Within the widening racial justice movement amid the COVID-19 pandemic, Ecotrust Canada continues to dive deeper into building Natural Climate Solutions. Why? Because climate change is, above all, a justice issue. The same systemic change needed to mitigate climate change is needed to achieve racial justice and equity.
While the climate movement hasn’t always centred its work on justice for the lives of Black, Indigenous, and people of colour, it must now more than ever. Climate change already disproportionately impacts Black, Indigenous, and people of colour in Canada and around the world – many of whom, such as Larissa Crawford and Erica Violet Lee, are leading the climate justice movement.
“When we advance anti-racism, we’re better able to advance climate justice. When space is created to honour the traditional knowledge and lived experience of diverse people, we are better able to respond to climate change and sustainability needs with more efficiency and relevancy,” said Larissa Crawford, founder and managing Director, Future Ancestors Services Inc.
Our current economic system was born out of an exploitive, extractive, colonial model that still uses racism as a tool to maintain power. Across Canada, we must decolonize this system and transition toward a new economy that is equitable, inclusive, and sustainable. At Ecotrust Canada, we believe that Natural Climate Solutions can be a critical catalyst for this transition.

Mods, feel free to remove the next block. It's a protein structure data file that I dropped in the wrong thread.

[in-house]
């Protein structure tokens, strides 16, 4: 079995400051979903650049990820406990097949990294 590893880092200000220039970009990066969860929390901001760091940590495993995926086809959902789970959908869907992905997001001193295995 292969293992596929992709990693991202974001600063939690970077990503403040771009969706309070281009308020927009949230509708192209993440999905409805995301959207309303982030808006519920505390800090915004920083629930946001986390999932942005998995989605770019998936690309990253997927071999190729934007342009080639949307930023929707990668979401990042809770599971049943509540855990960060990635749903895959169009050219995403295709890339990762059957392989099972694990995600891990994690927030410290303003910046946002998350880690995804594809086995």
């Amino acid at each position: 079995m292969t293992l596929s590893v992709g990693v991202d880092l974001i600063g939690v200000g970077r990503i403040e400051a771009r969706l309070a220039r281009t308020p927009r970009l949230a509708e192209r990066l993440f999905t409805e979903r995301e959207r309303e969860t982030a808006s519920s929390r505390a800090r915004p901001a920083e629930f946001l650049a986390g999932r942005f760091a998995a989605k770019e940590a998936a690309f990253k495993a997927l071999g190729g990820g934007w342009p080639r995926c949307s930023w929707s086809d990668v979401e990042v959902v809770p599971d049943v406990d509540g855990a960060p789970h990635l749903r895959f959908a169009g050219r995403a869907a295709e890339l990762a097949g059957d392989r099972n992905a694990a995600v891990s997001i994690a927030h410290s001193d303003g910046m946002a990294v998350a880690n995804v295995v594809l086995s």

For example, our Indigenous community partners in Northeast Superior, Ontario, are taking climate action through improved forest management, while building a self-determined economic system.
“Climate projects are important because they are the best attempt to rekindle our relationship to the natural environment. To allow our youth to take forest management responsibilities to meet the needs of the next seven generations,” said David Flood, General Manager, Wahkohtowin. “If we don’t pave the pathway, who will?”
Innovative forest carbon management approaches can create economic opportunity through carbon offsets and other funding mechanisms, which allow Indigenous communities to create financial benefits directly from the stewardship of their traditional territories.
Ultimately, projects like those in Northeast Superior are designed to disrupt a colonial economic system that is long overdue for change, and to shift power to Indigenous rights holders. It is just one example of how community-led Natural Climate Solutions can restructure systems of oppression and racism, while simultaneously benefiting local people and mitigating global climate change.
By Denby McDonnell, Project Manager, Climate Innovation